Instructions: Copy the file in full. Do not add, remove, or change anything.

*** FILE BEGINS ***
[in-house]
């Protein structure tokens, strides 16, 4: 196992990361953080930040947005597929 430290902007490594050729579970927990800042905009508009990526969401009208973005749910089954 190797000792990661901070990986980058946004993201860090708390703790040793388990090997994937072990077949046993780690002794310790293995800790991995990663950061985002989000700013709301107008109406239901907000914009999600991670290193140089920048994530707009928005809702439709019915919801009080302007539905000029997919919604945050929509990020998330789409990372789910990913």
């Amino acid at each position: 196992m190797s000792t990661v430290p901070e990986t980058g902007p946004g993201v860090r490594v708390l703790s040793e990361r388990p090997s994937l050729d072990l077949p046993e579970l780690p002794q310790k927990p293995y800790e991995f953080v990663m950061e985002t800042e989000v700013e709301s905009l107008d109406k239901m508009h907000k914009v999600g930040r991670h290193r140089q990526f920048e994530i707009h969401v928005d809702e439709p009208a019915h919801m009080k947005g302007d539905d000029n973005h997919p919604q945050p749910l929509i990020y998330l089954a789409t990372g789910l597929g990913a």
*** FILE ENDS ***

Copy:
[in-house]
């Protein structure tokens, strides 16, 4: 196992990361953080930040947005597929 430290902007490594050729579970927990800042905009508009990526969401009208973005749910089954 190797000792990661901070990986980058946004993201860090708390703790040793388990090997994937072990077949046993780690002794310790293995800790991995990663950061985002989000700013709301107008109406239901907000914009999600991670290193140089920048994530707009928005809702439709019915919801009080302007539905000029997919919604945050929509990020998330789409990372789910990913």
């Amino acid at each position: 196992m190797s000792t990661v430290p901070e990986t980058g902007p946004g993201v860090r490594v708390l703790s040793e990361r388990p090997s994937l050729d072990l077949p046993e579970l780690p002794q310790k927990p293995y800790e991995f953080v990663m950061e985002t800042e989000v700013e709301s905009l107008d109406k239901m508009h907000k914009v999600g930040r991670h290193r140089q990526f920048e994530i707009h969401v928005d809702e439709p009208a019915h919801m009080k947005g302007d539905d000029n973005h997919p919604q945050p749910l929509i990020y998330l089954a789409t990372g789910l597929g990913a």